People Faking Arrest by Cops Is the Latest Bonkers Trend to Emerge on TikTok

A bizarre new trend has emerged on TikTok, showing people pretending to be arrested and taken away by police.

The social media platform is awash with dances, challenges and skits to trendy sounds, but one of the latest additions is seeing people—mostly men—faking being cuffed by cops.

The dramatizations are set to a slowed-down version of Rihanna's song Diamonds, by Son Original FYP, which has more than 100,000 videos posted using the snippet.

In many versions a light is flashing in the background, mimicking a police siren, while the person is forcibly pressed up against a wall, with their hands behind their back.

As they're pretending to be handcuffed, the trend format sees them look over their shoulder at the camera with a smoldering look.

Some mouth the words "I love you," while others added on-screen captions saying "I'm sorry" or even winking as they're then led away. And a few use the same caption "POV [point of view] You turn yourself in."

As well as the staged arrest, some of those taking part in the trend have also daubed fake blood on themselves, oozing from what appear to be faux injuries. Some have even gone as far as to apply what resembles make-up to look like bruises.

The trend has gone viral on the site, with one video, shared by @ricklimatv at the end of last month, garnering more than 55 million views.

Another, also posted by @gage.bills last month, has been watched more than 22 million times, while a third shared to account @itsmeluke_ has been seen more than 10 million times.

@itsmeluke_

pov: You turned yourself in.. #fyp #act #share

♬ son original - FYP🖤
@ricklimatv

POV: Fui preso para salvar a sua vida… 🤯 #foryoupage #viral

♬ son original - FYP🖤
@jrmyccc

Pov : You turn yourself in..

♬ son original - FYP🖤

An expert theorized the trend may have taken off due to the "fascination" the public has with beautiful criminals, citing Jeremy Meeks as one example.

Dr. Ruth Penfold-Mounce, from the University of York, told Newsweek: "Fascination with people who break the rules and who do what most people would never dare suggests a degree of audacity, nerve and creativity - all characteristics that are generally admired.

"The recent TikTok trend seems to reflect this age-old fascination for criminality but combines it with the performance of either beauty and sensuality."

Referring to @itsmeluke_ and @ricklimatv, she continued: "You see this in the two TikTok videos where the individuals are pouting at the camera. In my mind this connects to the case of Jeremy Meeks a felon-turned-model whose breakthrough into the modeling industry was based on a mugshot."

Referring to @gage.bills video, Penfold-Mounce noted: "The last TikTok video strikes a different tone—more of an enactment of fear and threat relating to arrest (this perhaps relates to recent news coverage of police brutality.)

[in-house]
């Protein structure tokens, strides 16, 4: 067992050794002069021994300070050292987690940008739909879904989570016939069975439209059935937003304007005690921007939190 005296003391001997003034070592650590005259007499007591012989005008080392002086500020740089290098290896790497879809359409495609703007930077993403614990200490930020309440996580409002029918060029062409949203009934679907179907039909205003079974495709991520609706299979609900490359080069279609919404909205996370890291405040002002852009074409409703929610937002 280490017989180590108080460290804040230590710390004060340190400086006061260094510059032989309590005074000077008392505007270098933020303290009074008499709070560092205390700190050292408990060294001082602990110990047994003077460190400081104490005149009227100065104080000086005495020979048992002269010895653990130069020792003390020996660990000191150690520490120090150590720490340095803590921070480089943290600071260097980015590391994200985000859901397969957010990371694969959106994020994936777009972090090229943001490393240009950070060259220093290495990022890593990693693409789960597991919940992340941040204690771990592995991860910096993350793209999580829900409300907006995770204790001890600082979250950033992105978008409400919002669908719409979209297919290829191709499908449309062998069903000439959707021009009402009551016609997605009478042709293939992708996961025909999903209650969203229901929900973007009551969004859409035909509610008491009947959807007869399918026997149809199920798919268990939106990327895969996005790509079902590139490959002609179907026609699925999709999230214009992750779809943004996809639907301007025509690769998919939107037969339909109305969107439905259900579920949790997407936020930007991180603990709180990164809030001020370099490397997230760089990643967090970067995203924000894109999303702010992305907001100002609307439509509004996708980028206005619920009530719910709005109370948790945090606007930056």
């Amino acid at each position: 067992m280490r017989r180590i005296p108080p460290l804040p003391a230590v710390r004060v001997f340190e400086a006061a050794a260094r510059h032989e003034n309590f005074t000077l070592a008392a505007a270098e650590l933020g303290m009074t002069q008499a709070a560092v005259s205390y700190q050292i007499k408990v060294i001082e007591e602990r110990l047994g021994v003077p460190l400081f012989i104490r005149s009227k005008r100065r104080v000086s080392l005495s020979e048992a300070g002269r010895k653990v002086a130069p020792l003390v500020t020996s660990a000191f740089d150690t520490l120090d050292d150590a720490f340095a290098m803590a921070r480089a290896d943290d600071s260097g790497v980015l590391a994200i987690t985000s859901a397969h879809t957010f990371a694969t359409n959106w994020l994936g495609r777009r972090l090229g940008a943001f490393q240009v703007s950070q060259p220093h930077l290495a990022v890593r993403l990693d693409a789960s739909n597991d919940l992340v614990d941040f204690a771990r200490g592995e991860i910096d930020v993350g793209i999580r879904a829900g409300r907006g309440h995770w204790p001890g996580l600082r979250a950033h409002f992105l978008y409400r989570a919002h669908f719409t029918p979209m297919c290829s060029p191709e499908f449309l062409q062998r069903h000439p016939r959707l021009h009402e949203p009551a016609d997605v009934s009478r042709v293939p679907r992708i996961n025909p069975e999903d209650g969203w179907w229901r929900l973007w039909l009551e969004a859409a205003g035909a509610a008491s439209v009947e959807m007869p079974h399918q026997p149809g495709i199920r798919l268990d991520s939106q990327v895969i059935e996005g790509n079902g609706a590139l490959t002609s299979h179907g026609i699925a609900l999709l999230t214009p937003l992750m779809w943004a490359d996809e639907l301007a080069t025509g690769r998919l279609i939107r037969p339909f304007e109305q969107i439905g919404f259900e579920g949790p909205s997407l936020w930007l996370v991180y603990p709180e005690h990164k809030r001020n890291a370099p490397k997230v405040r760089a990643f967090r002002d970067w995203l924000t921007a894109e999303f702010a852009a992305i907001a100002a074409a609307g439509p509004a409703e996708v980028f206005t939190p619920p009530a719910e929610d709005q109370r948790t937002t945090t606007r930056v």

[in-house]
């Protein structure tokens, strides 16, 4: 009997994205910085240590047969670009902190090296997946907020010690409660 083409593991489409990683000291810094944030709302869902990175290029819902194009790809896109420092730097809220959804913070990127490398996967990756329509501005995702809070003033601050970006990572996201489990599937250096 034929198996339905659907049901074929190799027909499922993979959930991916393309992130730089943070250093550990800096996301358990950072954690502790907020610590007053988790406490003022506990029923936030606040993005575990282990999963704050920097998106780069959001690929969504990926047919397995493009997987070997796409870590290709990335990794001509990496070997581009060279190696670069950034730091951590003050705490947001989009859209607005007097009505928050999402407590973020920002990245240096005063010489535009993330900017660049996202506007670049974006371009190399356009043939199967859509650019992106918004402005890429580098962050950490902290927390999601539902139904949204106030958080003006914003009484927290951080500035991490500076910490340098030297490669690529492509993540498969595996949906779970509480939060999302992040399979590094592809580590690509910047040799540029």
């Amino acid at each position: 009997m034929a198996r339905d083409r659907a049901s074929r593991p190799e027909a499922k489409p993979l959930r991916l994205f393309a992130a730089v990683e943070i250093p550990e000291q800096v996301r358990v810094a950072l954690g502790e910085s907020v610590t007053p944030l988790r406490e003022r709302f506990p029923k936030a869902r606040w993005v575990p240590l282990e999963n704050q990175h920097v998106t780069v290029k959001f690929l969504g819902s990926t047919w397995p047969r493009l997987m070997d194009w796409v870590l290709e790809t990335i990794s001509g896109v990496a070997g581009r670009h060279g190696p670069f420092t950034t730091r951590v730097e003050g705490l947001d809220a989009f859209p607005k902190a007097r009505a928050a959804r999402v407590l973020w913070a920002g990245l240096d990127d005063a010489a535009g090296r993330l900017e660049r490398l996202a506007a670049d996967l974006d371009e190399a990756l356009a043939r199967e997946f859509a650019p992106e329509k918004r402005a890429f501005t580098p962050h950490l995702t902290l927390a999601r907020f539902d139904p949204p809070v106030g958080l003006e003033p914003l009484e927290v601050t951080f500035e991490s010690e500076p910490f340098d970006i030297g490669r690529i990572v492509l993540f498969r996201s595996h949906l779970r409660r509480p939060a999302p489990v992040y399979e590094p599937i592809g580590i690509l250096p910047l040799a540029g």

"Consuming this latter TikTok performance is intriguing in that it once again connects with popular consumption of disturbing or frightening material for entertainment such as crime dramas or horror."

But as popular as it is, the trend has spawned numerous parodies from people mocking the bizarre subject matter.

Fellow TikTokers have shared their own offerings, showing everything from an animated Shrek being arrested to an inflatable T-Rex, which physically can't put its hands behind its back.

Some of the clips mocking the originals have also racked up an impressive amount of views, with a version from @thelukecook seen more than 12 million times.

Cook, who shared his version last week, stitched a clip where a pair of men are thrown into an elevator, supposedly in handcuffs.

Their faces are meant to look battered and bruised, as they turn to each other and give a seductive look to the camera.

In Cook's version, he and two friends play along with the trend, appearing agitated as they're thrown onto the floor, with their hands behind their backs.

But perfectly in time with the song, they each start pouting at the camera, while two mouth "I love you" in an exaggerated way.

@coachmikebayer

What this trend really looks like 😂

♬ son original - FYP🖤
@itsbsd

POV: Your lil fancy crusty bonbon boyfriend snuck out from jail for you but gets arrested again #teamenjoyer

♬ son original - FYP🖤

Author Mike Bayer, better known as Coach Mike, shared his own spoof version.

It shows a pair of hands seemingly forcing him to turn his back up against a wall and put his arms behind his back, before he shoots a sultry look over his shoulder. The video then switches to a wide shot, showing someone standing off camera holding up a police light sequence on their laptop, as someone else films.

"What this trend really looks like," he said in the clip, shared last week, which has been seen nearly five million times.

Numerous people have commented on the various clips, with Lilie saying on Bayer's video: "I used to hate this trend! But I like this version."

Cryptoteam01 commented: "Congratulations you won this trend."

And TV personality Jenny McCarthy weighed in on the trend, as she commented on Cook's video, saying: "My favorite one."

Newsweek reached out to TikTok, @itsmeluke_, @gage.bills, @ricklimatv, @jrmyccc, @thelukecook, @coachmikebayer, @itspurplecrumbs and @itsbsd for comment.

File photo of man in handcuffs.
File photo of a man in handcuffs. A new trend has popped up on TikTok showing people pretending to be arrested. FOTOKITA/Getty Images